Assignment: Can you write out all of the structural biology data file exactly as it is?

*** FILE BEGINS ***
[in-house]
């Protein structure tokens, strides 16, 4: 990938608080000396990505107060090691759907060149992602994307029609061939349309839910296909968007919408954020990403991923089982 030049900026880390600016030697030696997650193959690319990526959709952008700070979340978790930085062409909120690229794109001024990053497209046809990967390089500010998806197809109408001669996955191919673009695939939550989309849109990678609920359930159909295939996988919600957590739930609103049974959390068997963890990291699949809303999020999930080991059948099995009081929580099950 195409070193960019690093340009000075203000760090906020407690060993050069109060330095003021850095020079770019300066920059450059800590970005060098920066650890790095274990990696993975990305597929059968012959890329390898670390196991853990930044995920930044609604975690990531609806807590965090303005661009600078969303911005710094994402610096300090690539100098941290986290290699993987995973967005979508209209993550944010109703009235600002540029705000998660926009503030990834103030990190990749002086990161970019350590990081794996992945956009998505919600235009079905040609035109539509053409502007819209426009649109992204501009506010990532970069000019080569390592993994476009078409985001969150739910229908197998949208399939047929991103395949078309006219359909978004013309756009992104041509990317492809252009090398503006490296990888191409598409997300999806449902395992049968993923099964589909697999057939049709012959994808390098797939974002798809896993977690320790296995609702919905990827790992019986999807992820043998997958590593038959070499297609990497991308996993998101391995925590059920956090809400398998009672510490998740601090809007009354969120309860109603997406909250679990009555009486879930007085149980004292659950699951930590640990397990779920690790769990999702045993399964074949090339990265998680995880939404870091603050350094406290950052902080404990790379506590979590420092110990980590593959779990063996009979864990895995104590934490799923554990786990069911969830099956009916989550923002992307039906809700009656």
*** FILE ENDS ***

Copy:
[in-house]
């Protein structure tokens, strides 16, 4: 990938608080000396990505107060090691759907060149992602994307029609061939349309839910296909968007919408954020990403991923089982 030049900026880390600016030697030696997650193959690319990526959709952008700070979340978790930085062409909120690229794109001024990053497209046809990967390089500010998806197809109408001669996955191919673009695939939550989309849109990678609920359930159909295939996988919600957590739930609103049974959390068997963890990291699949809303999020999930080991059948099995009081929580099950 195409070193960019690093340009000075203000760090906020407690060993050069109060330095003021850095020079770019300066920059450059800590970005060098920066650890790095274990990696993975990305597929059968012959890329390898670390196991853990930044995920930044609604975690990531609806807590965090303005661009600078969303911005710094994402610096300090690539100098941290986290290699993987995973967005979508209209993550944010109703009235600002540029705000998660926009503030990834103030990190990749002086990161970019350590990081794996992945956009998505919600235009079905040609035109539509053409502007819209426009649109992204501009506010990532970069000019080569390592993994476009078409985001969150739910229908197998949208399939047929991103395949078309006219359909978004013309756009992104041509990317492809252009090398503006490296990888191409598409997300999806449902395992049968993923099964589909697999057939049709012959994808390098797939974002798809896993977690320790296995609702919905990827790992019986999807992820043998997958590593038959070499297609990497991308996993998101391995925590059920956090809400398998009672510490998740601090809007009354969120309860109603997406909250679990009555009486879930007085149980004292659950699951930590640990397990779920690790769990999702045993399964074949090339990265998680995880939404870091603050350094406290950052902080404990790379506590979590420092110990980590593959779990063996009979864990895995104590934490799923554990786990069911969830099956009916989550923002992307039906809700009656």